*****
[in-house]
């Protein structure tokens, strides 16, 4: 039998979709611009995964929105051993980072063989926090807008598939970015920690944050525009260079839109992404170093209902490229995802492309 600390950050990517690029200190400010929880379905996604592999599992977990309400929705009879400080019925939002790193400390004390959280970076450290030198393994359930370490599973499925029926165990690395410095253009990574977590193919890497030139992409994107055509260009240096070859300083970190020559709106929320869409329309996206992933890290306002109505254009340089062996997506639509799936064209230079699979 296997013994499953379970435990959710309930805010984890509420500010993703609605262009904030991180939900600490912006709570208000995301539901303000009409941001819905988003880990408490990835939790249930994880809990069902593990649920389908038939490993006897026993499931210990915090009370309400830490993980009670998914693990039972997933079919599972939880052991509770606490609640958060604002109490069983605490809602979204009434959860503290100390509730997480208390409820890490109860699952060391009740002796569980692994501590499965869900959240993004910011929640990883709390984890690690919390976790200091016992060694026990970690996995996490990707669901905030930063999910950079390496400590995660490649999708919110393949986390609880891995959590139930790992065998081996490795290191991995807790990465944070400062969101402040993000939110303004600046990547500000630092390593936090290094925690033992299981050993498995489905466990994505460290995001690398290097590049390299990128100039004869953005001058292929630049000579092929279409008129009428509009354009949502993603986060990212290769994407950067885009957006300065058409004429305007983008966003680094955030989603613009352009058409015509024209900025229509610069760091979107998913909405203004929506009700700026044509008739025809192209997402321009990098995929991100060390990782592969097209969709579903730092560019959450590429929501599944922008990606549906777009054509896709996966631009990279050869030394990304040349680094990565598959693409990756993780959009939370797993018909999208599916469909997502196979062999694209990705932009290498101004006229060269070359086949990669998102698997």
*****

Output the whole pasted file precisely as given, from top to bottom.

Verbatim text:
[in-house]
């Protein structure tokens, strides 16, 4: 039998979709611009995964929105051993980072063989926090807008598939970015920690944050525009260079839109992404170093209902490229995802492309 600390950050990517690029200190400010929880379905996604592999599992977990309400929705009879400080019925939002790193400390004390959280970076450290030198393994359930370490599973499925029926165990690395410095253009990574977590193919890497030139992409994107055509260009240096070859300083970190020559709106929320869409329309996206992933890290306002109505254009340089062996997506639509799936064209230079699979 296997013994499953379970435990959710309930805010984890509420500010993703609605262009904030991180939900600490912006709570208000995301539901303000009409941001819905988003880990408490990835939790249930994880809990069902593990649920389908038939490993006897026993499931210990915090009370309400830490993980009670998914693990039972997933079919599972939880052991509770606490609640958060604002109490069983605490809602979204009434959860503290100390509730997480208390409820890490109860699952060391009740002796569980692994501590499965869900959240993004910011929640990883709390984890690690919390976790200091016992060694026990970690996995996490990707669901905030930063999910950079390496400590995660490649999708919110393949986390609880891995959590139930790992065998081996490795290191991995807790990465944070400062969101402040993000939110303004600046990547500000630092390593936090290094925690033992299981050993498995489905466990994505460290995001690398290097590049390299990128100039004869953005001058292929630049000579092929279409008129009428509009354009949502993603986060990212290769994407950067885009957006300065058409004429305007983008966003680094955030989603613009352009058409015509024209900025229509610069760091979107998913909405203004929506009700700026044509008739025809192209997402321009990098995929991100060390990782592969097209969709579903730092560019959450590429929501599944922008990606549906777009054509896709996966631009990279050869030394990304040349680094990565598959693409990756993780959009939370797993018909999208599916469909997502196979062999694209990705932009290498101004006229060269070359086949990669998102698997």